Planting Flat Peanut Notes No. 54 2023

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I feel like you touched on this before, but I have a grower that is concerned with erosion that is associated with bedding up land for peanuts. Given the recent rain pattern we’ve had down this way over the last couple of years, he was wondering the difference planting flat would make. I feel like this was touched on in the past and I felt like the benefit is mainly realized at harvest when it comes to beds vs. flat, but maybe you could touch on this?


I agree that rows (beds) can capture water and increase erosion in some instances. Funneling higher amounts of water off of fields does create that issue. Planting flat can create the potential for ponding in low areas and this can negatively affect stands, especially in wet springs. Soils also warm up more slowly in flat ground compared with beds. I’m not sure which one creates that biggest problem. Neither are ideal. My biggest concern with planting flat is challenges with digging. RTK systems for digging have created the possibility to plant flat and still track rows. Prohexadione calcium (Apogee and Kudos) helps with row visibility as well. However, peanuts planted in flat ground often require that the digger is set a little deeper. The ground is never completely flat. Even if the digger is not set any deeper, there is considerably more soil going through the digger in flat ground compared with rows and this can increase pod loss. It is not a major issue in fields that are sandy. But in fields that have significant areas that have finer-textured soils, there is almost always a greater amount of pod loss when the field is planted flat compared with planting on beds. The premise of our risk tool for transitioning to reduced tillage from conventional tillage (see pages 33-34 in 2023 Peanut Information) is not so much an issue with the tillage but the fact that in reduced tillage there is often much less of a bed. And that leaves peanuts prone to greater pod loss because they are in flat ground, especially on finer-textured land, compared with conventional.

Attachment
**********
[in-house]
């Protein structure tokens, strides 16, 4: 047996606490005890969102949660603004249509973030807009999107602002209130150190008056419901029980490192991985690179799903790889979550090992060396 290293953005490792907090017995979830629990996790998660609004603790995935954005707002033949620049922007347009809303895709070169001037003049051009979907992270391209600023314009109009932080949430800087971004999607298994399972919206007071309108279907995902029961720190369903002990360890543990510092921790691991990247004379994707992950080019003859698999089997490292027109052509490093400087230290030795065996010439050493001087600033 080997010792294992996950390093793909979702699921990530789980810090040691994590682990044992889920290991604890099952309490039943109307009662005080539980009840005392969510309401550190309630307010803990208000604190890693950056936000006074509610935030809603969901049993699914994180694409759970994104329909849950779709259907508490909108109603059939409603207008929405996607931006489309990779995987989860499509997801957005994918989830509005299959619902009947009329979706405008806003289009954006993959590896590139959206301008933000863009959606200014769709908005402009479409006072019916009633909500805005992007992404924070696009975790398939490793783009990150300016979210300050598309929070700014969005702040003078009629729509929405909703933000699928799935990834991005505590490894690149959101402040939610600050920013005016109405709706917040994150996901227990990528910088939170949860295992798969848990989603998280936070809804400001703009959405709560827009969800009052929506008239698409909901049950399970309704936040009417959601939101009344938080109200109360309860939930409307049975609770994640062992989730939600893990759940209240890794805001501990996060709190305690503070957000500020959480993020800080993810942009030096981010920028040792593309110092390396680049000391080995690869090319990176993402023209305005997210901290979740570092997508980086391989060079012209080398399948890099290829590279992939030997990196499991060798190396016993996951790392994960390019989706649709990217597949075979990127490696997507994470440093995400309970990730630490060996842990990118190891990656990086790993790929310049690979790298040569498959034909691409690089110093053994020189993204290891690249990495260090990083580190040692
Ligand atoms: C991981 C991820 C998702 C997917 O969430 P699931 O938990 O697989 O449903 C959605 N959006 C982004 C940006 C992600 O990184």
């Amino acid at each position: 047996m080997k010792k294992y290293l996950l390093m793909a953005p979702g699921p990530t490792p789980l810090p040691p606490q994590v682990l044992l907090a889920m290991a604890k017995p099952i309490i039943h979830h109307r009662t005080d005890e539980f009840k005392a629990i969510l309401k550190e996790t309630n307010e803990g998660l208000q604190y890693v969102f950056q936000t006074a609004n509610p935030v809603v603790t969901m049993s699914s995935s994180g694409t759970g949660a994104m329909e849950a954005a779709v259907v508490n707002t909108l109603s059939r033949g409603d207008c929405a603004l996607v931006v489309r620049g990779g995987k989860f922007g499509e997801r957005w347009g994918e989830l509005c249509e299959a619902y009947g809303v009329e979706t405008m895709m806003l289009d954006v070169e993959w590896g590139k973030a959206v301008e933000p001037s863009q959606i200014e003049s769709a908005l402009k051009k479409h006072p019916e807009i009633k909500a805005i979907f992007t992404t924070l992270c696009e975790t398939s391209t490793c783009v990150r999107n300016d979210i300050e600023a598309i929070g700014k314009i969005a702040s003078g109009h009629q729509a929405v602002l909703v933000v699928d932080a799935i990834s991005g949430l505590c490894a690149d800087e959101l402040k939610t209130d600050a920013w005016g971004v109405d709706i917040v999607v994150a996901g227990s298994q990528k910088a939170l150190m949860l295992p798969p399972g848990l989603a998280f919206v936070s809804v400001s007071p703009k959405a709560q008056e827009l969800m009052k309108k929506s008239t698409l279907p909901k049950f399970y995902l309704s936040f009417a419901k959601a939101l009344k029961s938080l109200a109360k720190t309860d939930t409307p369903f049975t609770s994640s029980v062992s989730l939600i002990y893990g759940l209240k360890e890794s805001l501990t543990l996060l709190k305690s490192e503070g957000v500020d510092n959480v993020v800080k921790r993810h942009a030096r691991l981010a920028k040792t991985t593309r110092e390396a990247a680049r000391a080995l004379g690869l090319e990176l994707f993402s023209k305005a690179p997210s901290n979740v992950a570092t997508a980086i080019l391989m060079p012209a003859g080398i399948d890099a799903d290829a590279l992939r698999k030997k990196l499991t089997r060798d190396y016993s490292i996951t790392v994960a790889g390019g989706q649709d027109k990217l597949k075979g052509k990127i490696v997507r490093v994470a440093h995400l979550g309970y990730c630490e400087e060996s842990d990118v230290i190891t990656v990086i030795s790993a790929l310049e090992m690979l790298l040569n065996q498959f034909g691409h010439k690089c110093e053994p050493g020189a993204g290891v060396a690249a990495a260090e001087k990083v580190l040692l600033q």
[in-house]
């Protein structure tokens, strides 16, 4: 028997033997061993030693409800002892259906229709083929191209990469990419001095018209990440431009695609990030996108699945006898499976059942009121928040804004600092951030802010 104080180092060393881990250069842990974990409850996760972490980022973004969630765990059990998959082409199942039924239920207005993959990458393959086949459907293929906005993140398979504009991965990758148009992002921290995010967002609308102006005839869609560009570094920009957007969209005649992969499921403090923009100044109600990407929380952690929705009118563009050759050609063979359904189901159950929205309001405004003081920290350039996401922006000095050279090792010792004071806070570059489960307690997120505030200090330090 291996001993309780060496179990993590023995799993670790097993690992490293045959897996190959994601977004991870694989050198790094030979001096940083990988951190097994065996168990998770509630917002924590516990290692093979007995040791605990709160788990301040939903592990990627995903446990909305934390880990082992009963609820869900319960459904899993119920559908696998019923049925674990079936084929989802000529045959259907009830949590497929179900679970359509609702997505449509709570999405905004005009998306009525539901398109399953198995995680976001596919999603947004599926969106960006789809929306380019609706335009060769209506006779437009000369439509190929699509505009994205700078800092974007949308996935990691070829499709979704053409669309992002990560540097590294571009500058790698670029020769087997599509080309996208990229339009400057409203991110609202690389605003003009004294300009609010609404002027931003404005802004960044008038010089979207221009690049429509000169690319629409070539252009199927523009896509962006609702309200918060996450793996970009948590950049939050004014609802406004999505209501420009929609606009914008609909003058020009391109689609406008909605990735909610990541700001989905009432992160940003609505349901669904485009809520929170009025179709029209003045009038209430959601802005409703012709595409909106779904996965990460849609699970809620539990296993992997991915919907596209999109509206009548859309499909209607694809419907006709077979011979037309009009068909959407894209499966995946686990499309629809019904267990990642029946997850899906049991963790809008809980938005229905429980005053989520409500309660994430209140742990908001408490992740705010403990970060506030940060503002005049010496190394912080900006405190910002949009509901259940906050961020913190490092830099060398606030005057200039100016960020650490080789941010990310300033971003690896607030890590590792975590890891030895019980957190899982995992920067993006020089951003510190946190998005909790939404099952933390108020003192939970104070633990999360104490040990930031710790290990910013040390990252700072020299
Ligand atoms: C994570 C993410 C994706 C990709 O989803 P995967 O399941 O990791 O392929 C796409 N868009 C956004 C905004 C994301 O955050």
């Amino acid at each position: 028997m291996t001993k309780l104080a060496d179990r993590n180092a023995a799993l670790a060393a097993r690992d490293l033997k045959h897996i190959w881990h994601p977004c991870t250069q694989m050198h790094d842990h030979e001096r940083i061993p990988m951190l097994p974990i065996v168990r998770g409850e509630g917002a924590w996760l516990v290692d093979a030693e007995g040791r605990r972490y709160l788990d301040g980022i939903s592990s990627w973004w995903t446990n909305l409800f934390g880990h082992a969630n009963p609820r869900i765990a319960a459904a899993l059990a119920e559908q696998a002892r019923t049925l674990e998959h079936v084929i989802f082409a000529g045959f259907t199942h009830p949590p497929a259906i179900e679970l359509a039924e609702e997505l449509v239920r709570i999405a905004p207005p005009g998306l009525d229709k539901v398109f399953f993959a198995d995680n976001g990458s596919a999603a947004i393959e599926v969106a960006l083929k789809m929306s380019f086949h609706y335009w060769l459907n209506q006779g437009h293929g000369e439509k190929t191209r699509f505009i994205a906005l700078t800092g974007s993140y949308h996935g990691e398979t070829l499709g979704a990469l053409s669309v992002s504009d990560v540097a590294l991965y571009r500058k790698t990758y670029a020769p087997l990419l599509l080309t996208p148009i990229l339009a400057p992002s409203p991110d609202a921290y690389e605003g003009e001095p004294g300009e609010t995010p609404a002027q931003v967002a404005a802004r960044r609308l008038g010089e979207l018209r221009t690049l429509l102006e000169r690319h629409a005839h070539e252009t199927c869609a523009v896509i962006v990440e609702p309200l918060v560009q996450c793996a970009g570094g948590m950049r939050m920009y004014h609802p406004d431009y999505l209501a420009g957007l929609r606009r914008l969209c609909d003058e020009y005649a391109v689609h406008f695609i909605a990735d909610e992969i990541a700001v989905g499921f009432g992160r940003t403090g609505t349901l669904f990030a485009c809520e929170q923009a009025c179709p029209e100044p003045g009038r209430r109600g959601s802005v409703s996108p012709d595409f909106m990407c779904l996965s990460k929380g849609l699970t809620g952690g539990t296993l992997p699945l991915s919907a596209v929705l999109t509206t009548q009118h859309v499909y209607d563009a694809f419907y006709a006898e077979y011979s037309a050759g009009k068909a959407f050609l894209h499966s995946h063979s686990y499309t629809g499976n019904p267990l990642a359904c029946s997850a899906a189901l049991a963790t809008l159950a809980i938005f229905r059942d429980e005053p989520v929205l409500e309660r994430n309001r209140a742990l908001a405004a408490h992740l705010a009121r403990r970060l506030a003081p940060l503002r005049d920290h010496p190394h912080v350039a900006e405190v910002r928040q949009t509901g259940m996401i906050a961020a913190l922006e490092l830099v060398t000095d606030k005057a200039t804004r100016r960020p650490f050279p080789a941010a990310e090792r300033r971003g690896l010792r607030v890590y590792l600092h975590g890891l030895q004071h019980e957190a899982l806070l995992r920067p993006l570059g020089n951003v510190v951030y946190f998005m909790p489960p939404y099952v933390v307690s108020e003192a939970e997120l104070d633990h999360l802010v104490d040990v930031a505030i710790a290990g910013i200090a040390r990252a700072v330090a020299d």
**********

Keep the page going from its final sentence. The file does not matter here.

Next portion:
I think if the erosion is high, there are ways to mitigate that on edges and ends of fields to keep the soil in the field, at the very least. Certainly more work.